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Authors take a bite out of Pittsburgh's dining scene

‘Food Lovers' Guide to Pittsburgh'

What: Authors' appearance and food demo

When and where:

• 7-9 p.m. Wednesday at Northern Tier Regional Library, Gibsonia, 724-449-2665

• 11:30 a.m. Saturday at Bethel Park Market District, marketdistrict.com

• 3 p.m. Saturday at Pine Market District, marketdistrict.com

Cost: Free, but registration suggested

Details: eatPGH.com

Thursday, Nov. 15, 2012, 1:36 p.m.
 

Dining out is a favorite pastime of Laura Zorch of Shadyside, Julia Gongaware of Bloomfield, Amanda McFadden of Mt. Lebanon and Sarah Sudar of Hopewell.

So, when research for their first book project required visiting 228 eating establishments in and around Pittsburgh, they were ready to dig in — to everything from the latest stadium food from vendors at Consol Energy Center and trendy eateries serving culturally diverse menus to chefs' signature dishes at the city's landmark restaurants.

“We ate at all of them within a two-month period,” says Gongaware, “but not all together. We divided up the places and ate, sometimes alone and sometimes with friends and family members.”

The result is “Food Lovers' Guide to Pittsburgh” (Globe Pequot Press, $14.95).

The four friends will talk about their dining experiences and offer a few of Pittsburgh's favorite recipes in two Giant Eagle Market District appearances Saturday.

The quartet of taste-testers organized their book by dividing Pittsburgh into regions and then venturing out to neighborhoods in each direction. They also traveled past the city limits to suburban restaurants and visited local craft breweries, distilleries and wineries for a chapter on the Local Drink Scene. The book ends with one dozen of their favorite recipes from places they've been.

Tucked within the restaurant reviews are sidebars featuring food-related articles, such as how to make a famous Primanti's sandwich at home, and the best way to shop in the Strip District. There's a Pittsburgh Must-Eat Cheat Sheet that narrows down favorites to a Top 10 list for those who don't have time to sample all 228 dining establishments.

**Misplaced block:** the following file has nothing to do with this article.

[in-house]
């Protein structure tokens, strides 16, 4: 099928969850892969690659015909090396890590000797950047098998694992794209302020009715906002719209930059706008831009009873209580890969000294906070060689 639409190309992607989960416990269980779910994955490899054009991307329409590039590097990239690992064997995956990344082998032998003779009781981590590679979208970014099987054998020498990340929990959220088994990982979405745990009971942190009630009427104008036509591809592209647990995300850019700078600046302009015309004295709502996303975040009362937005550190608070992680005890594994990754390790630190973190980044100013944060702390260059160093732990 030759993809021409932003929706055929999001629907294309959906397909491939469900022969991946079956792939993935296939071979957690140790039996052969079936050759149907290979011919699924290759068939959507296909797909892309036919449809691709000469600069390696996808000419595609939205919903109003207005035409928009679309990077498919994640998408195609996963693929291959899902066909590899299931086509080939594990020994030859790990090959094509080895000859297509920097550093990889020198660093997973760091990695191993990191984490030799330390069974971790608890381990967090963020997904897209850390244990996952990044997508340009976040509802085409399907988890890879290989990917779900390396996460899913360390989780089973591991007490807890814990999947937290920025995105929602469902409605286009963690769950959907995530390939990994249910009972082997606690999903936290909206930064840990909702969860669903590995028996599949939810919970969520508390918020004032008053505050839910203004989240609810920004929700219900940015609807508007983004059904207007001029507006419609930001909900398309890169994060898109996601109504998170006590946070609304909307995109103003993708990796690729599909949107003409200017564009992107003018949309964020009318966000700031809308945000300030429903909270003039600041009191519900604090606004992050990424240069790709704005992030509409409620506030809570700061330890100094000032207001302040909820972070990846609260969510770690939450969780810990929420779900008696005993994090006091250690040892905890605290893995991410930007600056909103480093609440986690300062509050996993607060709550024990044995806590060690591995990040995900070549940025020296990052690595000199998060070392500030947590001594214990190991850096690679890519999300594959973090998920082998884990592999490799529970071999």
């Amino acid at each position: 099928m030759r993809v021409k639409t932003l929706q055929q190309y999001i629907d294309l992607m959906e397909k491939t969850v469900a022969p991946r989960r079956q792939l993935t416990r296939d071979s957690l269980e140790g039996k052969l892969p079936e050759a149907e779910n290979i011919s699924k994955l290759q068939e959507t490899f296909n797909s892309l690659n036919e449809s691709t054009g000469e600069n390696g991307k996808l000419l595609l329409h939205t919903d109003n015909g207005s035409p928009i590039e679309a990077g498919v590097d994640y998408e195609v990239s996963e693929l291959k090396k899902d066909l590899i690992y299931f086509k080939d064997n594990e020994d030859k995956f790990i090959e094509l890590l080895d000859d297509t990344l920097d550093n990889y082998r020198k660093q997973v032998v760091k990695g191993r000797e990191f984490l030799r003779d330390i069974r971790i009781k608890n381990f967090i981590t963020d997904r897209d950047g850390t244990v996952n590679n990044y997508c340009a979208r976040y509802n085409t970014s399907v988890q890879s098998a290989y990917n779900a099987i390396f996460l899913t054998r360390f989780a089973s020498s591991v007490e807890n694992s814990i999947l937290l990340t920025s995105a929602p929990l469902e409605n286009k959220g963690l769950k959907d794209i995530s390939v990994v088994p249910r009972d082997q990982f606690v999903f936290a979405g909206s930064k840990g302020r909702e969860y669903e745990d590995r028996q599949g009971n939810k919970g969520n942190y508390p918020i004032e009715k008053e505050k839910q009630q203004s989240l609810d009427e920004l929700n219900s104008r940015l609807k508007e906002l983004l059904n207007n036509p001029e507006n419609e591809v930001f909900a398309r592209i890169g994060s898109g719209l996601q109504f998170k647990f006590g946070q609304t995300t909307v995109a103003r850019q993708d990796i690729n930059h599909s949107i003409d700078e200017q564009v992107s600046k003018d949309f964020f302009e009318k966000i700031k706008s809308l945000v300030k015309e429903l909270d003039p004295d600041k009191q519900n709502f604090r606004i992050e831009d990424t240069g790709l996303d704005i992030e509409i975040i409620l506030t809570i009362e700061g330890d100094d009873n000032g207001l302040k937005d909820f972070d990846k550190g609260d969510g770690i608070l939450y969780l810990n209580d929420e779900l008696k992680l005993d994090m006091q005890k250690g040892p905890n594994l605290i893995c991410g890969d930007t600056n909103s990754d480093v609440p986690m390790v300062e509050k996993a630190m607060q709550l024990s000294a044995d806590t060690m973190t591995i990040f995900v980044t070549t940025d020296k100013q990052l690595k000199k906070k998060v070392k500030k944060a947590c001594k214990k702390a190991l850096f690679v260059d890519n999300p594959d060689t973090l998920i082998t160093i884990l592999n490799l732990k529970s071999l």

The authors aren't new to the local food scene. For three years, they shared culinary experiences as food bloggers at eatpgh.com, writing about their favorite haunts and new restaurants. It was through their blog that the book publisher contacted them and proposed that they write a Pittsburgh edition of a series of local-dining resource paperbacks.

Zorch says they like to travel and enjoy writing about places they've visited in different cities on their blog, including their culinary tour last summer of Columbus and a recent weekend in Buffalo.

They don't profess to be good cooks, but Gongaware says they know their way around the kitchen.

“We all can cook, some better than others,” she says, “but if I have my choice to have a meal prepared for me, I take it.”

Zorch agrees, adding that she likes to bake but doesn't like to prepare a full-course meal.

“I want to eat it — but I don't want to make it,” she says.

The first-time authors all have day jobs outside of their writing hobbies. Zorch works at the Office of Public Art for the City of Pittsburgh, Gongaware is a social-media manager for UPMC Health Plan, McFadden develops digital-engagement strategies for PPG, and Sudar is a communications specialist for the University of Pittsburgh.

Zorch says writing the “Food Lovers' Guide to Pittsburgh” together gave them an opportunity to meet a lot of people and see how passionate people are about food in Pittsburgh, “whether they're creating it or eating it. Pittsburgh is very unpretentious, and the food scene reflects that. We'll never be a New York or San Francisco — nor should we be.”

Candy Williams is a contributing writer for Trib Total Media.

 

 
 


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